10 Songs, 56 Minutes

EDITORS’ NOTES

Opeth’s 10th studio album plays like an equal tribute to early Yes recordings and the band’s keyboardist Per Wiberg, who left the Swedish metal band following its recording. Heritage marks a final shift from Opeth’s death metal trappings as it fully embraces progressive metal. Wiberg’s unaccompanied grand piano introduces the opening title track with a melancholy solo before the band joins in on “The Devil’s Orchard.” He switches from piano to Hammond B-3 organ and an eerie-sounding Mellotron as singer Mikael Åkerfeldt abandons his death growls for melodic inflections. The song’s instrumental interlude feeds from the roots of prog rock with clever time signatures and vintage instruments recalling early-’70s recordings by the late, great Bo Hansson. British folk–inspired acoustic arpeggios dance around “I Feel the Dark,” with Mellotron woodwinds lending an authentically classic sound. Fans of early Hawkwind and Deep Purple will warm to the familiar tones of “Slither,” while “Famine” plays like a Latin–tinged King Crimson. Both “Pyre” and “Face in the Snow” make for impressive bonus tracks.

EDITORS’ NOTES

Opeth’s 10th studio album plays like an equal tribute to early Yes recordings and the band’s keyboardist Per Wiberg, who left the Swedish metal band following its recording. Heritage marks a final shift from Opeth’s death metal trappings as it fully embraces progressive metal. Wiberg’s unaccompanied grand piano introduces the opening title track with a melancholy solo before the band joins in on “The Devil’s Orchard.” He switches from piano to Hammond B-3 organ and an eerie-sounding Mellotron as singer Mikael Åkerfeldt abandons his death growls for melodic inflections. The song’s instrumental interlude feeds from the roots of prog rock with clever time signatures and vintage instruments recalling early-’70s recordings by the late, great Bo Hansson. British folk–inspired acoustic arpeggios dance around “I Feel the Dark,” with Mellotron woodwinds lending an authentically classic sound. Fans of early Hawkwind and Deep Purple will warm to the familiar tones of “Slither,” while “Famine” plays like a Latin–tinged King Crimson. Both “Pyre” and “Face in the Snow” make for impressive bonus tracks.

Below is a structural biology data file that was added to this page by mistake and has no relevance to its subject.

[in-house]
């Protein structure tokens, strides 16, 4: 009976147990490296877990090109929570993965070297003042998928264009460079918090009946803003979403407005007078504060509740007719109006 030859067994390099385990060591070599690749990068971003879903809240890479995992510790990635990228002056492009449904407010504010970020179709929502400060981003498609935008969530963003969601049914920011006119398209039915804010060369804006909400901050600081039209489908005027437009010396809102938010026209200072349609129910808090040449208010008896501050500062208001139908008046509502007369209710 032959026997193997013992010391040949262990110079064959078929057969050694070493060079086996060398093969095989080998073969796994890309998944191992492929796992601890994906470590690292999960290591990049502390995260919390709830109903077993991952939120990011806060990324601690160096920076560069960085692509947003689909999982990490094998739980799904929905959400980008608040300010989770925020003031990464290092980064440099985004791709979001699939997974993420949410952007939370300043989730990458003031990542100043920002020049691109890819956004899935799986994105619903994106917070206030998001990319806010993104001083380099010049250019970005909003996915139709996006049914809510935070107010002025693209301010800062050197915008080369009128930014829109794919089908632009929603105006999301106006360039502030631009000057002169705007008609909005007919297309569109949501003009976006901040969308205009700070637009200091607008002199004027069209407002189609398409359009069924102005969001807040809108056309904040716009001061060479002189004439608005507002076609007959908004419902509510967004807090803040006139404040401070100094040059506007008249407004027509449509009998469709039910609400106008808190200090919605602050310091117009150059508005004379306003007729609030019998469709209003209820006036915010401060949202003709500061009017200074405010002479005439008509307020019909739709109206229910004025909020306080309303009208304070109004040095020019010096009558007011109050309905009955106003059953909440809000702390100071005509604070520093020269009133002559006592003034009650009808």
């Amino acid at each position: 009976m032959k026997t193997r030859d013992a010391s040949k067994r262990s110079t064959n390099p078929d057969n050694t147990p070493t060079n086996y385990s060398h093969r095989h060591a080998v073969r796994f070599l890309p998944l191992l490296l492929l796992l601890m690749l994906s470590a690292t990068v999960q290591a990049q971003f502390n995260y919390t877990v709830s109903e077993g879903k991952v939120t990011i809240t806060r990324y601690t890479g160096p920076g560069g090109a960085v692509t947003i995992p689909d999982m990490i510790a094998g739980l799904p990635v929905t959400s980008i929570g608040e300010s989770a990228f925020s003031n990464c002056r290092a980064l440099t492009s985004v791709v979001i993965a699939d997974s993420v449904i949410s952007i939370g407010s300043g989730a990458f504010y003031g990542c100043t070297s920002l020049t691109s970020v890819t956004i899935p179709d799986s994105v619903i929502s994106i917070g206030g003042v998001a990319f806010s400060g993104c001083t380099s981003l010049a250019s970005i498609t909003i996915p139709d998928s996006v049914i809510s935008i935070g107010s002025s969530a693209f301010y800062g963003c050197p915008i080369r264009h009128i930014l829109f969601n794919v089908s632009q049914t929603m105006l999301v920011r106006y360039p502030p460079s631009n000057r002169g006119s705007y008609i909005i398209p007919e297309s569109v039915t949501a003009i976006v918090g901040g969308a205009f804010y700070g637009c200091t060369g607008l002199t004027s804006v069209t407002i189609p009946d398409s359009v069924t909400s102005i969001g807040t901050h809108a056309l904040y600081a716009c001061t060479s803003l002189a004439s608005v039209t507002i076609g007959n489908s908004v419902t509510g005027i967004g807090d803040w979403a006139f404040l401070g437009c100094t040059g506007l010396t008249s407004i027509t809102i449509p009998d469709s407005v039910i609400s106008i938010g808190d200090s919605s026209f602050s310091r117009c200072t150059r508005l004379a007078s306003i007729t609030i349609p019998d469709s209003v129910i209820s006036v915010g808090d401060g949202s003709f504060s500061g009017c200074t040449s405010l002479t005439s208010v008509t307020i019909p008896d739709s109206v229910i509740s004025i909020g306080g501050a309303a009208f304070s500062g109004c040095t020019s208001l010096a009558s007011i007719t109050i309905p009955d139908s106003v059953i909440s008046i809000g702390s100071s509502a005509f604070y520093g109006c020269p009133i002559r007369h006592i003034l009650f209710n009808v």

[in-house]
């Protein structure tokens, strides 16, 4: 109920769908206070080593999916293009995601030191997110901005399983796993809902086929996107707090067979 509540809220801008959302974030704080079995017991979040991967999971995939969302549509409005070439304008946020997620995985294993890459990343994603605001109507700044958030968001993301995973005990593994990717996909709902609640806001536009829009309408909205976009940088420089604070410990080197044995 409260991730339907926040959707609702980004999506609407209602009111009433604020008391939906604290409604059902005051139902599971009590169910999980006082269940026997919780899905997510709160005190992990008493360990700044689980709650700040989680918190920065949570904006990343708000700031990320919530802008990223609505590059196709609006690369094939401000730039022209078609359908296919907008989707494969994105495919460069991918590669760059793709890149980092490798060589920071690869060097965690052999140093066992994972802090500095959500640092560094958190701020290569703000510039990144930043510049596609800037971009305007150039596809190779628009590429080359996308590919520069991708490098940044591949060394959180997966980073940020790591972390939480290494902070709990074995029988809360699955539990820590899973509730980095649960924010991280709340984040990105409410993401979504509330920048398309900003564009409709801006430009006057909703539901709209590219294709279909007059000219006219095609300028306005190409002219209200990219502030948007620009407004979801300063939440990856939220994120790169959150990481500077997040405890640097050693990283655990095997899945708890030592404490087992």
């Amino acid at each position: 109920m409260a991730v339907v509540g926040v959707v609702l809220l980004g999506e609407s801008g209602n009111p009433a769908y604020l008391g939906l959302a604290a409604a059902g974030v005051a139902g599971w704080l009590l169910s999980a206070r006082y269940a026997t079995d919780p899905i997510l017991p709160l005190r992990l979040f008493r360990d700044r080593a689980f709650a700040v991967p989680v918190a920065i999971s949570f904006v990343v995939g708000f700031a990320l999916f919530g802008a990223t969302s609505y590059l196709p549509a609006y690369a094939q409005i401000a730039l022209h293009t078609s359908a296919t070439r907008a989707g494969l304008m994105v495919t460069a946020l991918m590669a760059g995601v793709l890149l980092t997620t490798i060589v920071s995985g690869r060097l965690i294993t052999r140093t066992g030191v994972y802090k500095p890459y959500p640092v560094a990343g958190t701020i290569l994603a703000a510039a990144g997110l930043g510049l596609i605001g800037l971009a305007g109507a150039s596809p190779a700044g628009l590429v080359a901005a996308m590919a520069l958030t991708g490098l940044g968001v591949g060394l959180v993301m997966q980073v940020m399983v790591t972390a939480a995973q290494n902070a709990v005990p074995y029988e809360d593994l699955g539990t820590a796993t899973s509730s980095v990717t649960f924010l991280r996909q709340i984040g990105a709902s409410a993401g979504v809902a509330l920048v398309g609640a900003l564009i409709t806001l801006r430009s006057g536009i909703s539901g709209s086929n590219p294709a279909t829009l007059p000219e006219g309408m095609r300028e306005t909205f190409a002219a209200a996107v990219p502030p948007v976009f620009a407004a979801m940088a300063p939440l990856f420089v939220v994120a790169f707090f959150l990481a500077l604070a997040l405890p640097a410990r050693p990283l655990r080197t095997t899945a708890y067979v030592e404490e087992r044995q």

TITLE TIME
2:04
6:39
6:37
3:59
5:37
6:57
8:31
3:48
8:17
4:18

About Opeth

Brought together in Stockholm by guitarists Peter Lindgren and Mikael Åkerfeldt in 1990, Opeth added progressive influences and acoustic instrumentation to their brand of Swedish death metal. As the group progressed, it was very common for an Opeth live set to fly in several different musical directions -- and an average song lasted no less than ten minutes. Impressed by their originality, Candlelight Records released their debut full-length in 1995, which was titled Orchid, and featured a rhythm section of bassist Johan de Farfalla and drummer Anders Nordin. Edge of Sanity mastermind Dan Swano produced the band's ambitious second album, Morningrise, in 1996, after which they embarked on a brief tour with Morbid Angel. Century Media took notice and not only licensed Opeth's first two albums for the United States, but also planned on releasing their next album on both sides of the Atlantic. With the recruitment of bassist Martin Mendez and drummer Martin Lopez (ex-Amon Amarth) to replace the departed de Farfalla and Nordin, Opeth's third album, My Arms, Your Hearse, was released in 1998 to glowing reviews, establishing the band as a leading force in progressive metal with death roots.